The last time I saw Weale perform at the Playhouse over a decade ago, it was a stripped-down one-man show, just him and a stool and a stack of stories. That worked, but so does the very different The Four Tellers production, a colourful and sometimes raucous ensemble of four storytellers (Weale, Alan Buchanan, Gary Evans and Dennis King) backed by two musicians (Johnstone and guitarist/vocalist Steve Sharratt). 

The set's backdrop is a segmented map of PEI, and its core is a kitchen table where the four storytellers gather as they take turns spinning their respective tales — some of them personal (like the illuminating "Who's Your Father?" round robin introductory segment about their parents), others culled from history, legend or lifted from fellow storytellers like the late, great Frank Ledwell; as the Tellers themselves admit, a little creative larceny is a hallmark of their craft. 

The musicians, the kitchen table set and the laughing, joking, casually conversational interplay among the  four storytellers combine to feel like one big kitchen party, though the show also shifts gears and tones to create moments of seriousness, sentiment or fancier stagecraft as needed. Most of the production is comedy, funny stories told by funny people, but it's also profound or moving or both by times. 

The musical content is a nice bonus in a show that's mostly billed as a talk-fest. The solid Johnstone-Sharratt combo also starts the evening on a fun note with jazzy interpretations of classic tunes like "Summertime" and "Blue Skies" well before the show begins, so audience members who show up early enough for this pre-show set are in for a treat.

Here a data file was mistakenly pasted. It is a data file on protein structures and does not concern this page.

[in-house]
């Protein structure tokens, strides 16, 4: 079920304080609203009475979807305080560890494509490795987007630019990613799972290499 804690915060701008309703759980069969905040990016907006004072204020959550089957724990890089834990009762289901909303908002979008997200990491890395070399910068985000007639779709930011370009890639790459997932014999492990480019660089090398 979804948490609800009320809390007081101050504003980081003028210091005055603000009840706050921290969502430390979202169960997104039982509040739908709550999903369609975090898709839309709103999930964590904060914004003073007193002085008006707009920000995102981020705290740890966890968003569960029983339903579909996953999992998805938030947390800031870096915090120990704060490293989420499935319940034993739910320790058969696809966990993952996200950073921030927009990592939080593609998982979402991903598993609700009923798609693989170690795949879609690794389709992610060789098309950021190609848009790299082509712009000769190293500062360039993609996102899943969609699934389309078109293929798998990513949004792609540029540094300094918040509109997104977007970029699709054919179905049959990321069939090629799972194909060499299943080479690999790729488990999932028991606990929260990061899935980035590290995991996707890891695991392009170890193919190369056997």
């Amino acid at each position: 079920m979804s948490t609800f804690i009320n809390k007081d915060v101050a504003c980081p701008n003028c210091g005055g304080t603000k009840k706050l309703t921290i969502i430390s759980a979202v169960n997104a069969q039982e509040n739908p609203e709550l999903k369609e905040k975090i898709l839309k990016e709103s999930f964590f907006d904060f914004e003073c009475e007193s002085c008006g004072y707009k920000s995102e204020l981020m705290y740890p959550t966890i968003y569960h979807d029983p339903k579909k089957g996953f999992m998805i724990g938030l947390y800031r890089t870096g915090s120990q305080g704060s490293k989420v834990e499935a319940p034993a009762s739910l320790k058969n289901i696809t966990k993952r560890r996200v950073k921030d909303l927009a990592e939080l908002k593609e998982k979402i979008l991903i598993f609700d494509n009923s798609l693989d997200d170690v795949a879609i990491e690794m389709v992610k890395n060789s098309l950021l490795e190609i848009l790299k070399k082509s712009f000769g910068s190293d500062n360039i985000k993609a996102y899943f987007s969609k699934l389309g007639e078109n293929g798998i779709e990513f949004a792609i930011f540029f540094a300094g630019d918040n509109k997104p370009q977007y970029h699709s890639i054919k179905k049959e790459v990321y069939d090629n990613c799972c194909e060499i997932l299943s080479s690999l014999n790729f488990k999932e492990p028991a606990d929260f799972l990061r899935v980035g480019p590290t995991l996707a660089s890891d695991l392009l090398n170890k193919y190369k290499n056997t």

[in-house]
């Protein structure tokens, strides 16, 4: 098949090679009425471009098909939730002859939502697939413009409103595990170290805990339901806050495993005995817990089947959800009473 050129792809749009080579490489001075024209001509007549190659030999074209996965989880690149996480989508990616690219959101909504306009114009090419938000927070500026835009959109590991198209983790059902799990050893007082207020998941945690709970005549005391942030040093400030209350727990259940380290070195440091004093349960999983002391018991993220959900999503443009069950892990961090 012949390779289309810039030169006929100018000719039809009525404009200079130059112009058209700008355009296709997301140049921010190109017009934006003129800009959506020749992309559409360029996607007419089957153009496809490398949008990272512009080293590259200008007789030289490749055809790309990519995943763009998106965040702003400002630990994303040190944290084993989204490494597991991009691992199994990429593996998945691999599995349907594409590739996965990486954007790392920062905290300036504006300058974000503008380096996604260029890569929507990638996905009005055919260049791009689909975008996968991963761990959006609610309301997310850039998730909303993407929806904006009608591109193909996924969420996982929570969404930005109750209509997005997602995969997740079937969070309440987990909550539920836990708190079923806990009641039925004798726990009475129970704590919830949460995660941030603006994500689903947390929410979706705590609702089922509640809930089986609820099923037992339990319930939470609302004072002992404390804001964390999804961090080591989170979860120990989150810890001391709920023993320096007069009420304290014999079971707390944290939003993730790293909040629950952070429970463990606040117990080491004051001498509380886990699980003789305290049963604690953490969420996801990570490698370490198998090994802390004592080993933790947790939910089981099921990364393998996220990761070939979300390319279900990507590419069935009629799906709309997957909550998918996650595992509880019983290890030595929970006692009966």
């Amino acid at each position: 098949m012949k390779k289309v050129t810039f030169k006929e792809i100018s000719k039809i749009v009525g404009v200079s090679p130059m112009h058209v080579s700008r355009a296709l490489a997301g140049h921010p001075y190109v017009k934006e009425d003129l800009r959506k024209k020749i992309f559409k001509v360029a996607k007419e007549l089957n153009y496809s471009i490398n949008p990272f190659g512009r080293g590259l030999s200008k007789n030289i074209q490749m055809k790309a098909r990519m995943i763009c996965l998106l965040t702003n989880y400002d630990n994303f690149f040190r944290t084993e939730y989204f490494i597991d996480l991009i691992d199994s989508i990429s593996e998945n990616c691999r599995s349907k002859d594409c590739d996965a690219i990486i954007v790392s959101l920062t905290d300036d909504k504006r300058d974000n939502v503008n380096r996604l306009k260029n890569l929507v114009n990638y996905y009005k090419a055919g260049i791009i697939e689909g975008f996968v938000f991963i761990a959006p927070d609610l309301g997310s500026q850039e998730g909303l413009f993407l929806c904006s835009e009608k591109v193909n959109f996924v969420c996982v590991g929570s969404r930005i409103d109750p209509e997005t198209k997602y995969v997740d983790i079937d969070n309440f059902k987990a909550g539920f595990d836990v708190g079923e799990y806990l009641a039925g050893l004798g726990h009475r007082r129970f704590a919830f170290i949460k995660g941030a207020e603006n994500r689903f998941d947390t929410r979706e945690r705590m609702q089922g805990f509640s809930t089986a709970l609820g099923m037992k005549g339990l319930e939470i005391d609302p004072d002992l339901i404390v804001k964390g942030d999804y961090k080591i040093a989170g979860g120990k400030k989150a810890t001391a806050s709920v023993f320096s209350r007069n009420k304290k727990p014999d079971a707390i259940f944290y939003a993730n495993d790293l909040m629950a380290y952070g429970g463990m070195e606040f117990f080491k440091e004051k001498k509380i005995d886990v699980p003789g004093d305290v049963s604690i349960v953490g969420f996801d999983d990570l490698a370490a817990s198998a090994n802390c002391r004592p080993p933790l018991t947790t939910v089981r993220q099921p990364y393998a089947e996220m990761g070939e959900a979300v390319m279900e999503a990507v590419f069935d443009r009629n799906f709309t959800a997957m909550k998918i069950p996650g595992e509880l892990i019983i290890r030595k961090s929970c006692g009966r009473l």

The stories are the main meat of the evening, however, and the titular tellers serve them up with style. Any occasional glitches in delivery — a verbal stumble here, a pacing issue there (King in particular seems a bit rushed at first before finding his rhythm) — only bolster the show's appealing sense of spontaneity and playful informality, especially since the tellers are quick to laugh at themselves and each other. The Four Tellers always seem to be having fun, and it's infectious. 

'Stein Capsule

Annekenstein & Friends

Review by Sean McQuaid 

The quasi–legendary Annekenstein sketch comedy run (1991-1997) wasn't my first live theatrical experience; but it was my first theatre experience as a fan, a show that brought me back again and again, so it looms inevitably large in my memory and my affections.  

David Moses, Rob MacDonald, Laurie Murphy, Nancy McLure and Ed Rashed were the show's mainstays, a superb comedic ensemble. Most have since left PEI or theatre or both behind, but MacDonald endures. From Enemies to Sketch–22 to Popalopalots to Tall Hat Chronicles, he and his ever–shifting array of collaborators have kept the local comedy flame aglow until Annekenstein itself finally lurched back to life this summer.